South Dakota’s Hit-And-Run Attorney General Is Impeached In Close State House Vote

South Dakota Attorney General Jason Ravnsborg (Screenshot: KSFY/YouTube/TPM Illustration)

After evading jail time for killing a man with his car, South Dakota Attorney General Jason Ravnsborg (R) was impeached by the state’s GOP-controlled House on Tuesday.

With the 36-31 state House vote, Ravnsborg became the first statewide official in South Dakota history to be impeached, according to the local Keloland News. The slim vote came after 40 minutes of discussion, with 28 Republicans joined all eight Democrats to reach the minimum 36-vote threshold.

31 Republicans voted against the measure, and three abstained.

The decision will now head to an impeachment trial in the Senate to determine whether Ravnsborg will be removed from office.

The full House vote came a little over two weeks after the special committee that was assigned to investigate the crash voted against recommending impeachment in a 6-2 vote along party lines.

On the eve of Tuesday’s vote, Ravnsborg sent House lawmakers a letter insisting he hadn’t done anything to warrant impeachment and accusing South Dakota Gov. Kristi Noem (R)  – who’s been vocally demanding Ravnsborg’s ouster – of weaponizing the crash for political and possibly corrupt reasons.

Ravnsborg was ultimately charged with three misdemeanors, which were dropped to two when he accepted a plea deal. He received no jail time and was ordered to pay fines. 

The saga began on the night of Sept. 12, 2020, when Ravensborg fatally struck a pedestrian, 55-year-old Joseph Boever, who was walking on the side of the highway as the attorney general was driving home from a GOP fundraiser in Pierre, South Dakota.

A recording of Ravensborg’s 911 call immediately after the crash revealed the attorney general had claimed to the dispatcher that he had “no idea” what he had hit.

Hyde County Sheriff Mike Volek arrived at the scene, and, according to Ravnsborg, neither of them noticed Boever’s body while looking around the area.

Volek never publicly discussed his account of what happened that night before he died last November.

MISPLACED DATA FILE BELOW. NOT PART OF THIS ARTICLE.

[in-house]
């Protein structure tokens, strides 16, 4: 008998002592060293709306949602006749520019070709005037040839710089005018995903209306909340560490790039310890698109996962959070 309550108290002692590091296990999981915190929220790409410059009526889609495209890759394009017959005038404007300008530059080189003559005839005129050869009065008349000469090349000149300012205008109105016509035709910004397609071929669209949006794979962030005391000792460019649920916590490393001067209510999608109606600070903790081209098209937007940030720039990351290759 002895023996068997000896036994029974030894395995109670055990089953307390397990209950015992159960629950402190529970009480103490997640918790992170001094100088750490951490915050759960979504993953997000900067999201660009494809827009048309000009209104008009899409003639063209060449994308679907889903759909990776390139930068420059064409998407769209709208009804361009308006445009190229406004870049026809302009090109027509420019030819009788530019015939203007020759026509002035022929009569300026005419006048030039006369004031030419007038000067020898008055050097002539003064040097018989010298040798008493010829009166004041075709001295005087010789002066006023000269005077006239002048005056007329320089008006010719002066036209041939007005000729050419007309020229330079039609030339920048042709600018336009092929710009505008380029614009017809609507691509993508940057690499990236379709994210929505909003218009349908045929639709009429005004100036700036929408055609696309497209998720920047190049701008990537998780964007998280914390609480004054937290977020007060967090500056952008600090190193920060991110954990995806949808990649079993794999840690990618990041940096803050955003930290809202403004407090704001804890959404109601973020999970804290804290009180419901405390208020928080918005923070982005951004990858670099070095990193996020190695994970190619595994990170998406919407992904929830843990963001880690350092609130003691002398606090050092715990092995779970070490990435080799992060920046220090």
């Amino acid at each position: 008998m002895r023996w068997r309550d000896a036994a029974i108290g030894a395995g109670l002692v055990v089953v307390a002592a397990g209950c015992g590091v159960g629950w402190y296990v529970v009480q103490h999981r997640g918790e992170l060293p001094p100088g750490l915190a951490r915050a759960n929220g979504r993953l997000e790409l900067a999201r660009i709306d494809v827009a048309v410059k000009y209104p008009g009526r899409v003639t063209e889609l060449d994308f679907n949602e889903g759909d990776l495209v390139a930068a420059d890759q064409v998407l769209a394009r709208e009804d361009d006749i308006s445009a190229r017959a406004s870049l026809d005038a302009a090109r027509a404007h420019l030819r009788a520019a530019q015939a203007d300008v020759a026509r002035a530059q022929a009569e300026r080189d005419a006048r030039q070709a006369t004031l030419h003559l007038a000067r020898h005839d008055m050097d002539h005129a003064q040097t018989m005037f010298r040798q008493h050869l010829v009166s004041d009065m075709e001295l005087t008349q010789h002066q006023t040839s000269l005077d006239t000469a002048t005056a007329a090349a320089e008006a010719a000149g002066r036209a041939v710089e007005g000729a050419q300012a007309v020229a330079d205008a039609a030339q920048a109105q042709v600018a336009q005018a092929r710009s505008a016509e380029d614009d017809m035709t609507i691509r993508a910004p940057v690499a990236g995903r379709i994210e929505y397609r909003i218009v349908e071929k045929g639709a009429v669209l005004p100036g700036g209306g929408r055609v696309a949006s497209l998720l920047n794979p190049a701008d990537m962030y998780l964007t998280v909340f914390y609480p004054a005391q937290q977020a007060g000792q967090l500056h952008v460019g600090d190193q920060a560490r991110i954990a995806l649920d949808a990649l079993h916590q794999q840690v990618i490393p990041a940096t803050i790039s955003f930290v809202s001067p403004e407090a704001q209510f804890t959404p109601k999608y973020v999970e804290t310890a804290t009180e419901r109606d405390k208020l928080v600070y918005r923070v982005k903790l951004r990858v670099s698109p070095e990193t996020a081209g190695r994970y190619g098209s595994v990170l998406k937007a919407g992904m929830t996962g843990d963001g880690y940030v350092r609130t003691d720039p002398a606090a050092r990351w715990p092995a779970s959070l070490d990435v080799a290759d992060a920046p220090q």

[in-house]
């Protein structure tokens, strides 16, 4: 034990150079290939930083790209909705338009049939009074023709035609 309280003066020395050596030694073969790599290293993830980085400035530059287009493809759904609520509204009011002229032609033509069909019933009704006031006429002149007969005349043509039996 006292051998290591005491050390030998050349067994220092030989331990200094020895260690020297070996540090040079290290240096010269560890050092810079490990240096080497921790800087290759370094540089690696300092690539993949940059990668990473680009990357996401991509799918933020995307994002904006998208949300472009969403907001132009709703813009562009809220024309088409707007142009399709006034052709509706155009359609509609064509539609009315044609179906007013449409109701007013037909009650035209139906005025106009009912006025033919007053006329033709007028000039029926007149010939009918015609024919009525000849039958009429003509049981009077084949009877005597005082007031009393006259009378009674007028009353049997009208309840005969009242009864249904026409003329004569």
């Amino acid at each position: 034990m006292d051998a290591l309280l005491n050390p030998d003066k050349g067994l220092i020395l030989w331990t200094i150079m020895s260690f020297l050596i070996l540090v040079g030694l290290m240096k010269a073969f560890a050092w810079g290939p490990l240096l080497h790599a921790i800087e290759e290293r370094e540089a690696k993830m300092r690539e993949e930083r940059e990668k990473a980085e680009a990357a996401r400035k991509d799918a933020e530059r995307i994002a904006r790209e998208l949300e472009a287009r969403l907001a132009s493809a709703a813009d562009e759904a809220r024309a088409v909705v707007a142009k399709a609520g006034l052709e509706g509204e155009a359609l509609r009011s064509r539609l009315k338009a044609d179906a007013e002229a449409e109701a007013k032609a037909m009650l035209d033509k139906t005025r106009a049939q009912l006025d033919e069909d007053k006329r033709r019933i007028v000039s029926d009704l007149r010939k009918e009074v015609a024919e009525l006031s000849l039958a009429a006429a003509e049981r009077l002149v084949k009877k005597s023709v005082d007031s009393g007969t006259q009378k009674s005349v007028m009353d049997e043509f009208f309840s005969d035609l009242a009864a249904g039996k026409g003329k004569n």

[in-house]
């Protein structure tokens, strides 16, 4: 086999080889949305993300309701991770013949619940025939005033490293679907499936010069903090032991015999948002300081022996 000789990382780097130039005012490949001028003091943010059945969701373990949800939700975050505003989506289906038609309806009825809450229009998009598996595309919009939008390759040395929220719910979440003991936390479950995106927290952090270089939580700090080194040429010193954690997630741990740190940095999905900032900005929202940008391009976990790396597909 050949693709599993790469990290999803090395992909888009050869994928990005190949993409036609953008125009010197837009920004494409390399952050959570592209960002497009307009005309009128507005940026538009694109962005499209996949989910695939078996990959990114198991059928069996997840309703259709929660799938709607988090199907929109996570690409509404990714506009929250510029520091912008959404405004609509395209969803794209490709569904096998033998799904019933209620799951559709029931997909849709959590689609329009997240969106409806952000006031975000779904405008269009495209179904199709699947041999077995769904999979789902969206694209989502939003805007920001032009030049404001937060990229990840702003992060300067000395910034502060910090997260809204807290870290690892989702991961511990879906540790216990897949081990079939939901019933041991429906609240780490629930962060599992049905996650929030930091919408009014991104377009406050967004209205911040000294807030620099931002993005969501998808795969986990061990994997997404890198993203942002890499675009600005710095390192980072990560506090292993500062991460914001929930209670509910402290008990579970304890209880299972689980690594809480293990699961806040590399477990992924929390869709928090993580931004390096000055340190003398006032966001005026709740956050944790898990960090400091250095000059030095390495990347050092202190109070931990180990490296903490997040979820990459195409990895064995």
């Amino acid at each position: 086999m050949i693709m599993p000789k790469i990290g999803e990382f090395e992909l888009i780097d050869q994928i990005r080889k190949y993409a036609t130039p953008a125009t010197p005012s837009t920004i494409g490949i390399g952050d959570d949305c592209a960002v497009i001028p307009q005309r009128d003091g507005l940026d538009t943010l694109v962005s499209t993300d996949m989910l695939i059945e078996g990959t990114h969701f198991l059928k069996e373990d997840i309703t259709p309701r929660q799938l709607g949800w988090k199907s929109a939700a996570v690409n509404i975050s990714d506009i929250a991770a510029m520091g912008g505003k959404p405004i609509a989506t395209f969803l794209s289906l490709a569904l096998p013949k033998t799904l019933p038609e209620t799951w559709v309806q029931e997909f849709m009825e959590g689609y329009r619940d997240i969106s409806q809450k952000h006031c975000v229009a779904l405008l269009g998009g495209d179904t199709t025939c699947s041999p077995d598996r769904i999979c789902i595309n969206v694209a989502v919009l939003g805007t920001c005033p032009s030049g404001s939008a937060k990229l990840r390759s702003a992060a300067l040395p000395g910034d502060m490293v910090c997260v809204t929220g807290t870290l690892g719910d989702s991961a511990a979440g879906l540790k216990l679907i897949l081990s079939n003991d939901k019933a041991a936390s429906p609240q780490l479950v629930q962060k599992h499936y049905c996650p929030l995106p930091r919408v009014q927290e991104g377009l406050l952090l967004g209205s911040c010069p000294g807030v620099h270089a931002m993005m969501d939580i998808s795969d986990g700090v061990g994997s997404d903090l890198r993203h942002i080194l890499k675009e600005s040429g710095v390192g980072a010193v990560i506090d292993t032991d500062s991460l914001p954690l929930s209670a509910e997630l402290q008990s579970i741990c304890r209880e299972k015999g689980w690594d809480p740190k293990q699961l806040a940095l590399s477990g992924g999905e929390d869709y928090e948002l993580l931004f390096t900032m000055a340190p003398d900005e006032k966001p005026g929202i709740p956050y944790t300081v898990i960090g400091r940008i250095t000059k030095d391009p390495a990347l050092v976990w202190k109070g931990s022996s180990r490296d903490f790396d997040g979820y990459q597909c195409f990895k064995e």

Ravnsborg claimed that he didn’t realize he had hit a person until he went back to the scene the next morning and found Boever. Blood toxicology tests, which were administered more than 12 hours after the collision, showed Ravnsborg did not have drugs or alcohol in his system.

The South Dakota Highway Patrol launched an investigation into the crash with assistance from the North Dakota Bureau of Criminal Investigation, and in February last year, South Dakota state Rep. Will Mortenson (R) introduced a resolution with bipartisan support to begin impeachment proceedings against Ravnsborg. However, that initial impeachment push was put on hold ahead of the attorney general’s criminal trial.

Shocking details of the crash emerged from the investigation, including the discovery of Boever’s glasses inside Ravnsborg’s car, leading investigators to believe the pedestrian’s face had gone through the windshield. Investigators also said Ravnsborg’s phone records showed the attorney general had been perusing a RealClearPolitics article about President Joe Biden and China about one to two minutes before he called 911, indicating that the attorney general was distracted by his phone right before hitting Boever, according to prosecutors.

The South Dakota Highway Patrol provided even more grisly details of the investigation last week, telling lawmakers that Ravnsborg’s car was completely on the highway shoulder, that Boever’s body remained stuck to the front fender of the car for about 125 feet after the attorney general hit him and that Boever’s leg had been severed.

The Highway Patrol’s revelations to the lawmakers came after the special committee voted against recommending impeachment.

Prosecutors ultimately charged Ravnsborg with three traffic misdemeanors, which got dropped down to two after the attorney general accepted a plea deal in which he pleaded no contest to changing lanes illegally and using a phone while driving. 

The judge ordered him to pay $1,000 in fines plus $3,742 in court fees.

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